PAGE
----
Khandika, Khaṇḍika, Khaṇḍikā, Khāṇḍika: 12 definitions

Introduction

Khandika means something in Hinduism, Sanskrit, Buddhism, Pali, the history of ancient India. If you want to know the exact meaning, history, etymology or English translation of this term then check out the descriptions on this page. Add your comment or reference to a book if you want to contribute to this summary article.

In Hinduism

Shaivism (Shaiva philosophy)

Source: Wisdom Library: Kubjikāmata-tantra

Khaṇḍikā (गुह्यकुब्जी):—The fifth female attendant deity of the Mātṛcakra (third of the five cakras), according to the Kubjikāmatatantra. Her name means the ‘broken one’ (Khaṇḍikā) or the ‘crippled one’ (Khañjikā), and she may be conceived of as referring to Kubjikā.

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Shaiva (शैव, śaiva) or Shaivism (śaivism) represents a tradition of Hinduism worshiping Shiva as the supreme being. Closely related to Shaktism, Shaiva literature includes a range of scriptures, including Tantras, while the root of this tradition may be traced back to the ancient Vedas.

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Rasashastra (chemistry and alchemy)

Source: Wisdom Library: Rasa-śāstra

Khaṇḍika (खण्डिक):—One of the three varieties of Manaḥśilā (‘realgar’), which is part of the uparasa group of eight minerals, according to the Rasaprakāśasudhākara: a 13th century Sanskrit book on Indian alchemy, or, Rasaśāstra. Its powder has a deep-red color.

Source: Indian Journal of History of Science: Rasaprakāśa-sudhākara, chapter 6

Khaṇḍikā is a variety of Manaḥśilā (“Realger”).—It looks deep red on powdering, heavy and snigdha in properties.

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Rasashastra (रसशास्त्र, rasaśāstra) is an important branch of Ayurveda, specialising in chemical interactions with herbs, metals and minerals. Some texts combine yogic and tantric practices with various alchemical operations. The ultimate goal of Rasashastra is not only to preserve and prolong life, but also to bestow wealth upon humankind.

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Ayurveda (science of life)

Source: Wisdom Library: Āyurveda and botany

Khaṇḍika (खण्डिक) is a Sanskrit word referring to a variety of Lathyrus sativus. It is a type of legume (śamīdhānya), according to Caraka in his Carakasaṃhitā sūtrasthāna (chapter 27), a classical Ayurvedic work. The plant Khaṇḍika is part of the Śamīdhānyavarga group of medicinal plants, referring to the “group of legumes”. Caraka defined such groups (vargas) based on the dietic value of the plant. Khaṇḍika is is light, cold, sweet, slightly astringent and roughening in character. It is beneficial for pitta and kapha and useful as pulses and pastes. Besides this, Kalāya is exceedingly vāta-aggravating.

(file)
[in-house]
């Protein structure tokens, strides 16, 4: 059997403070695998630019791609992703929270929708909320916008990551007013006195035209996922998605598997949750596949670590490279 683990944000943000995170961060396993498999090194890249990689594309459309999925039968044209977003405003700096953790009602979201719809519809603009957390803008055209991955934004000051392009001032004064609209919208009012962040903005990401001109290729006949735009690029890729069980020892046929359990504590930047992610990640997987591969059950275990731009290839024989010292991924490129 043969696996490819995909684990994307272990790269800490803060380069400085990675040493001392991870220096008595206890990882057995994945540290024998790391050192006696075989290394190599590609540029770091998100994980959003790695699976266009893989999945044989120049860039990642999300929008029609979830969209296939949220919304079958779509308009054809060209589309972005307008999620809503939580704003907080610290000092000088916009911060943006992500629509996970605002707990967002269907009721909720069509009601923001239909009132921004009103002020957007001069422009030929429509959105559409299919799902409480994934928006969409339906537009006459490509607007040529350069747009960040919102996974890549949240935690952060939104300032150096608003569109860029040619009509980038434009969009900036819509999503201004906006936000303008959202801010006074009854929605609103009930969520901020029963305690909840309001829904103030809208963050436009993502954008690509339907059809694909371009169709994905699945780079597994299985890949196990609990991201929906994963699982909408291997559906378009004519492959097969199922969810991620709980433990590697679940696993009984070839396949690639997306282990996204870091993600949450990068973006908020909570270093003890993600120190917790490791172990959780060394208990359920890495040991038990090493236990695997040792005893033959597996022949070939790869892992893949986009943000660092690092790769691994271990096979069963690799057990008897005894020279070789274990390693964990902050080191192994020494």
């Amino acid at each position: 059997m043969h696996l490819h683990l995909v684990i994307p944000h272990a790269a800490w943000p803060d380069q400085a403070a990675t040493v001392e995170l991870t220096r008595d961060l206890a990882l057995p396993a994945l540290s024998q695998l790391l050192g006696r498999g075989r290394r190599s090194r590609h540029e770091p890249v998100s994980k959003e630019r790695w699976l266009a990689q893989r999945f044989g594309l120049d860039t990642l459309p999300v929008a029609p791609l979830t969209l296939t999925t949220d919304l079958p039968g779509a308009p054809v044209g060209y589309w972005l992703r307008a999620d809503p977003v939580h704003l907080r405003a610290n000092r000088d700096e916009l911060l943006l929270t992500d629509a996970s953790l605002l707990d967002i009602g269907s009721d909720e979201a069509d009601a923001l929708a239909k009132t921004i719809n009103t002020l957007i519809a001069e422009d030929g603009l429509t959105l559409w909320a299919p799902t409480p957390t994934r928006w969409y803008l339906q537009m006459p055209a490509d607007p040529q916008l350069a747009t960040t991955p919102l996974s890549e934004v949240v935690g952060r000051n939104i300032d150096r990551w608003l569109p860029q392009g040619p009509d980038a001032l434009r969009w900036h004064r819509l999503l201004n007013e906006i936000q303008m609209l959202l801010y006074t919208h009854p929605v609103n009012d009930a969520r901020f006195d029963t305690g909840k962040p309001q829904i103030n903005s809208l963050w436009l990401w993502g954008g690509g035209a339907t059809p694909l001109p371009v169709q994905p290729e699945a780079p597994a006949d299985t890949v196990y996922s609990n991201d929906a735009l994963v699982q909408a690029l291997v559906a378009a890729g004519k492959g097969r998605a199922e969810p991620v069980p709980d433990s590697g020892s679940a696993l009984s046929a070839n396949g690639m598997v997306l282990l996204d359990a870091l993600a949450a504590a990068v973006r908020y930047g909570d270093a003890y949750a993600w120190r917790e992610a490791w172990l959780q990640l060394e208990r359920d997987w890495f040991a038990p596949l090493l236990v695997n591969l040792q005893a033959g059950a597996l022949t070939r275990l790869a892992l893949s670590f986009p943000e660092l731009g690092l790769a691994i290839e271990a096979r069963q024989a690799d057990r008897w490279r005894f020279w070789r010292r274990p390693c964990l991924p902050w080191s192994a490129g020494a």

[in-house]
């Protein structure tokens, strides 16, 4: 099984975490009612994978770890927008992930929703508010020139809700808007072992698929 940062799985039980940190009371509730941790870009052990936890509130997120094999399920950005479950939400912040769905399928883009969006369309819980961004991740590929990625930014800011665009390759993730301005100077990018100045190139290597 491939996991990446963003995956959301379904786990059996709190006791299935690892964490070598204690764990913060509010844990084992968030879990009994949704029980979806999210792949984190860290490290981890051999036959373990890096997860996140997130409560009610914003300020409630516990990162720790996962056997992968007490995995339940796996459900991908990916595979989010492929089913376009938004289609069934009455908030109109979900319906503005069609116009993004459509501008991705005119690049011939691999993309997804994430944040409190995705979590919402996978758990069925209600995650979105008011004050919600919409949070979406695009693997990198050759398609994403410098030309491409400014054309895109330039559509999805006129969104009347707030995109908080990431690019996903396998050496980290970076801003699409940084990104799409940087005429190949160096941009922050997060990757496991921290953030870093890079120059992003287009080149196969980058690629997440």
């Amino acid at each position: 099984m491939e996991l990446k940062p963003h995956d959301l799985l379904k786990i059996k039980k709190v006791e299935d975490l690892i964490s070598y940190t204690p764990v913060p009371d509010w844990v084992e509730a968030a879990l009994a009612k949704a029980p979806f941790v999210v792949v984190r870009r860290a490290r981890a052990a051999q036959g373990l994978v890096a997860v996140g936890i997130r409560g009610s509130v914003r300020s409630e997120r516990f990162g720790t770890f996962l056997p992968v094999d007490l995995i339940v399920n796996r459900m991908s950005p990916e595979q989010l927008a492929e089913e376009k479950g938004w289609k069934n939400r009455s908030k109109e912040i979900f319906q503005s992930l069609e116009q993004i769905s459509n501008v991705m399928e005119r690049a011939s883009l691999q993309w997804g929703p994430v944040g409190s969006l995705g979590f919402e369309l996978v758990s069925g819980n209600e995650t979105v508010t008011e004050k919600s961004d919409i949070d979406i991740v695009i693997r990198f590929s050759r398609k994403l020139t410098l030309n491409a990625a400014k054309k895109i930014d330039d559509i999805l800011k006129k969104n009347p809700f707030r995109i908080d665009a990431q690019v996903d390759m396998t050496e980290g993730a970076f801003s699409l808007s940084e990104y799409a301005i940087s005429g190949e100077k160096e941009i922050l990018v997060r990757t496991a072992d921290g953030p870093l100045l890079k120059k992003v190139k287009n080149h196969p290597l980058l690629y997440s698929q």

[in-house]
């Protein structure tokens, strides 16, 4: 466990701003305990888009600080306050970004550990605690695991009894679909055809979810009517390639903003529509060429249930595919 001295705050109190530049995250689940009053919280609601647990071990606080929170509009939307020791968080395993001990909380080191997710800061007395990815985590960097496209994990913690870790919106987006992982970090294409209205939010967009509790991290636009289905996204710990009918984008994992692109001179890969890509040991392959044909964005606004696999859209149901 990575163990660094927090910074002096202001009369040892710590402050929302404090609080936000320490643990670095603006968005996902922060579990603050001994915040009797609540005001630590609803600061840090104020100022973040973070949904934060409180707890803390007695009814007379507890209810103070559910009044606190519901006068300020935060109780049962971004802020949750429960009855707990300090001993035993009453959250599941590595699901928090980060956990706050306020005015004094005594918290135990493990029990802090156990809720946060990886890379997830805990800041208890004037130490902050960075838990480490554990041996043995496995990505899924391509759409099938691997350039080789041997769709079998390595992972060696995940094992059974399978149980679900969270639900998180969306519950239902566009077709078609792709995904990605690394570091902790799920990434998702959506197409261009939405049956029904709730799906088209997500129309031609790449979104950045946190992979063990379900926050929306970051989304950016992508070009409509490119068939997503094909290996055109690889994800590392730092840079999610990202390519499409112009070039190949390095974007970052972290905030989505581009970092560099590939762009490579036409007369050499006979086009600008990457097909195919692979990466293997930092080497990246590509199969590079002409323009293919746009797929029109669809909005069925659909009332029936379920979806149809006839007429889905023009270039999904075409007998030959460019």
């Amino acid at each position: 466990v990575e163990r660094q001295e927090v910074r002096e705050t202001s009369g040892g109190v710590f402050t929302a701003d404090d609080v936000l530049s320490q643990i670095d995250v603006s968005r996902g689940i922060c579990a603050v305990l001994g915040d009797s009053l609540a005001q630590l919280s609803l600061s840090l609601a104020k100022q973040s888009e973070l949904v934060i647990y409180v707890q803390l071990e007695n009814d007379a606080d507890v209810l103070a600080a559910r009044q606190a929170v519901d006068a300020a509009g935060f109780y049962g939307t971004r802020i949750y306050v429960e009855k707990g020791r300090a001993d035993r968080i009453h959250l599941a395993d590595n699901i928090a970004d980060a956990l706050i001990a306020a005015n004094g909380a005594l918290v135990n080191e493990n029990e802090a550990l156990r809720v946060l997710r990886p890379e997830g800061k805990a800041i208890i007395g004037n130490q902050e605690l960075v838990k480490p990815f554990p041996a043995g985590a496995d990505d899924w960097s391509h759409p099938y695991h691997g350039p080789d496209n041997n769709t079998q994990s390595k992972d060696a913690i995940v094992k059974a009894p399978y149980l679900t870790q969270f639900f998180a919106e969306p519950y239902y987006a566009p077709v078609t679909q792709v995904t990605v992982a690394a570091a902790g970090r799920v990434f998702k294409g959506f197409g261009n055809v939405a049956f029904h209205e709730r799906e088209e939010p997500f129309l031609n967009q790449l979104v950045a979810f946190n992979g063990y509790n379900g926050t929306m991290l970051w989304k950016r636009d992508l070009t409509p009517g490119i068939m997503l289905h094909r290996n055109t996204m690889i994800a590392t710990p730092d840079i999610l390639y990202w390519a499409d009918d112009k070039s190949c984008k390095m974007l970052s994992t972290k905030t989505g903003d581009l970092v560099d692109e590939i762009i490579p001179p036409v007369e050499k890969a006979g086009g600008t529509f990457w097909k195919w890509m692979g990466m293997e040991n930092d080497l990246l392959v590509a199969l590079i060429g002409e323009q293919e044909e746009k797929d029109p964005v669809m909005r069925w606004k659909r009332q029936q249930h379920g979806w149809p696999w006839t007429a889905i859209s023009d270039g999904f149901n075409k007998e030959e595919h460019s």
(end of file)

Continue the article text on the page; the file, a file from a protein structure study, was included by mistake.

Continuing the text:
According to the Bhāvaprakāśa it has the following synonyms: Kalāya and Satīnahareṇuka. The Bhāvaprakāśa, which is a 16th century medicinal thesaurus authored by Bhāvamiśra.

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Āyurveda (आयुर्वेद, ayurveda) is a branch of Indian science dealing with medicine, herbalism, taxology, anatomy, surgery, alchemy and related topics. Traditional practice of Āyurveda in ancient India dates back to at least the first millenium BC. Literature is commonly written in Sanskrit using various poetic metres.

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Purana and Itihasa (epic history)

[«previous (K) next»] — Khandika in Purana glossary
Source: JatLand: List of Mahabharata people and places

Khaṇḍika (खण्डिक) is a name mentioned in the Mahābhārata (cf. VI.10.46) and represents one of the many proper names used for people and places. Note: The Mahābhārata (mentioning Khaṇḍika) is a Sanskrit epic poem consisting of 100,000 ślokas (metrical verses) and is over 2000 years old.

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The Purana (पुराण, purāṇas) refers to Sanskrit literature preserving ancient India’s vast cultural history, including historical legends, religious ceremonies, various arts and sciences. The eighteen mahapuranas total over 400,000 shlokas (metrical couplets) and date to at least several centuries BCE.

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India history and geogprahy

Source: Cologne Digital Sanskrit Dictionaries: Indian Epigraphical Glossary